Samuel Bagenstos, a senior fellow at The PuLSE Institute, a national independent and non-partisan anti-poverty think tank headquartered in Detroit, is leaving the Institute to work for President Joe Biden as general counsel of the White House Office of Management and Budget. The OMB is considered the largest executive department in the Office of the President.
Bagenstos, who is the Frank G. Millard Professor of Law at the University of Michigan Law School, and a former principal deputy assistant attorney general for civil rights at the U.S. Department of Justice Civil Rights Division under former President Barack Obama, joined The PuLSE Institute’s Academy of Fellows last year. At the Institute, his work focused on civil rights, health and housing law and how government can create anti-poverty policies.
The OMB Office of the General Counsel which Bagenstos will lead “Provides legal advice and counsel to the Director and the OMB components and staff. In addition, the General Counsel’s Office manages the Executive Order and Presidential Memoranda process for OMB and the Administration; reviews and clears all legal and constitutional comments by the Department of Justice and other agencies on proposed legislation before such comments are conveyed to Congress; participates in the drafting of bill signing statements for the President; reviews all proposed legislative text comprising the President’s Budget and for all budget-related legislative proposals; evaluates legal issues in proposed regulations; convenes meetings of all agency general counsels and coordinates legal issues across agencies; and ensures OMB’s compliance with ethics laws, the Freedom of Information Act, the Federal Records Act, and other statutory requirements.”
Attorney Tina M. Patterson, the president and director of research at The PuLSE Institute hailed Bagenstos’ appointment.
“The PuLSE Institute congratulates Sam Bagenstos in his latest role as general counsel for the Office of Management and Budget with the new Biden administration,” Patterson said. “ As a former senior fellow at the Institute, Bagenstos contributed thought-provoking, scholarly analyses on the need for change to reflect true equality and guaranteed constitutional rights in our criminal justice system. His works presented challenging solutions to the often rigid and routine legal practices and philosophies that solidify inequality in the system against poor and racially marginalized communities. His legal acumen and compassion for humanity will continue to serve our country well in this new capacity.”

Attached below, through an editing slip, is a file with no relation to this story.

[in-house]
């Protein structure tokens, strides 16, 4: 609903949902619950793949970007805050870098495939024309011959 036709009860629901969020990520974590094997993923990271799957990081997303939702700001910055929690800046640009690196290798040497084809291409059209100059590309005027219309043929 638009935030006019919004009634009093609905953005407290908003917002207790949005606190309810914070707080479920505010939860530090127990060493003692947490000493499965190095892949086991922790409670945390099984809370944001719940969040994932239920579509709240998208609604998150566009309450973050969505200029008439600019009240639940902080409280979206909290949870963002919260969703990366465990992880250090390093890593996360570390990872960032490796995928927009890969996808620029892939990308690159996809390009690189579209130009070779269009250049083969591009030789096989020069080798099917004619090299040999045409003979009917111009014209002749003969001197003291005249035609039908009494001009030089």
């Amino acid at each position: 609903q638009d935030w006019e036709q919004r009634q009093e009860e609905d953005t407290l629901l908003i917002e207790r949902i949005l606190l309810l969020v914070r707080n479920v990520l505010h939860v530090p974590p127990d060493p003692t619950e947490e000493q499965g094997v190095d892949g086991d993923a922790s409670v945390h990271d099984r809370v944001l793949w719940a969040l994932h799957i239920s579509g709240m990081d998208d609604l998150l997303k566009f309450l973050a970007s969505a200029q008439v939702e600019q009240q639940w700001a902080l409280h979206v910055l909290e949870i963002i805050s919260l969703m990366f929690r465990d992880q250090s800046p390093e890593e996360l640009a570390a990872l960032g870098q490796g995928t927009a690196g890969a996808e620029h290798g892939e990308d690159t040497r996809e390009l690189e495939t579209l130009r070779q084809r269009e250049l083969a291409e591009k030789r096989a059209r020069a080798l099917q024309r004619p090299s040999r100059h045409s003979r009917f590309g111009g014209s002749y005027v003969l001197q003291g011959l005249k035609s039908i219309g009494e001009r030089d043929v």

Bankole Thompson, a nationally renowned journalist who is the editor-in-chief of The PuLSE Institute and the dean of the Institute’s Academy of Fellows said the appointment is significant in light of the issues facing the nation.
“Sam is a justice-oriented lawyer who understands that there is an increasing need to bend the moral arc of the universe towards justice,” said Thompson, who is a twice-a-week opinion columnist at The Detroit News. “With the dawn of a new era, it is important that we have individuals in the new Biden administration who have a deeper commitment to ensuring that the bank of justice is not insolvent. When Sam looks at the nation’s budget with his legal acumen, it is my hope that he will see an undying need to ensure and invest in fairness and equity.”
Bagenstos earned his JD, magna cum laude from Harvard University Law School in 1993, where he received the Fay Diploma and was articles office co-chair of the Harvard Law Review. He received his BA, with highest honors and highest distinction from the University of North Carolina. He was a professor of law and, from 2007 to 2008, also associate dean for research and faculty development at Washington University School of Law. He has been on the faculty of Harvard Law School and was a visiting professor at University of California-Los Angeles School of Law. He clerked for the Hon. Stephen Reinhardt on the U.S. Court of Appeals for the Ninth Circuit for one year and later served as a law clerk for Justice Ruth Bader Ginsburg of the U.S. Supreme Court.
In a distinguished career over the years, Bagenstos has consulted with civil rights organizations and remains an active appellate and U.S. Supreme Court litigator in civil rights and federalism cases. He has argued four cases before the Supreme Court, including Young v. United Parcel Service, 135 S. Ct 1338 (2015), which established new protections for pregnant workers, and United States v. Georgia, 546 U.S. 151 (2006), which upheld, as applied to his client’s case, the constitutionality of Title II of the Americans with Disabilities Act. He has also testified before Congress on several occasions, including in support of the Fair Pay Restoration Act, the ADA Amendments Act, the Employment Non-Discrimination Act, and the Convention on the Elimination of All Forms of Discrimination Against Women, as well as on the application of the ADA to advancing technology and the problem of mental illness in prisons.
Leading members of The PuLSE Institute include the National Advisory Panel consisting of Dr. Arun Gandhi, global justice advocate and grandson of Mahatma Gandhi; Dr. Bernard Lafayette, a top aide of Rev. Martin Luther King Jr., and National Coordinator of the 1968 Poor People’s Campaign; Sister Simone Campbell, executive director of NETWORK and a leading Catholic anti-poverty crusader; Robert Weiner, former White House spokesman; Herb Boyd, historian, journalist and author of consequential books on James Baldwin and Malcolm X; Luba Lukova, an international visual artist for social justice; Rev. Lawrence T. Foster, Harvard-trained theologian and mentee of Martin Luther King Sr.; and Janis F. Kearney, first presidential diarist under former President Bill Clinton.
he seems to be qualified…the fact that he comes from the institute is encouraging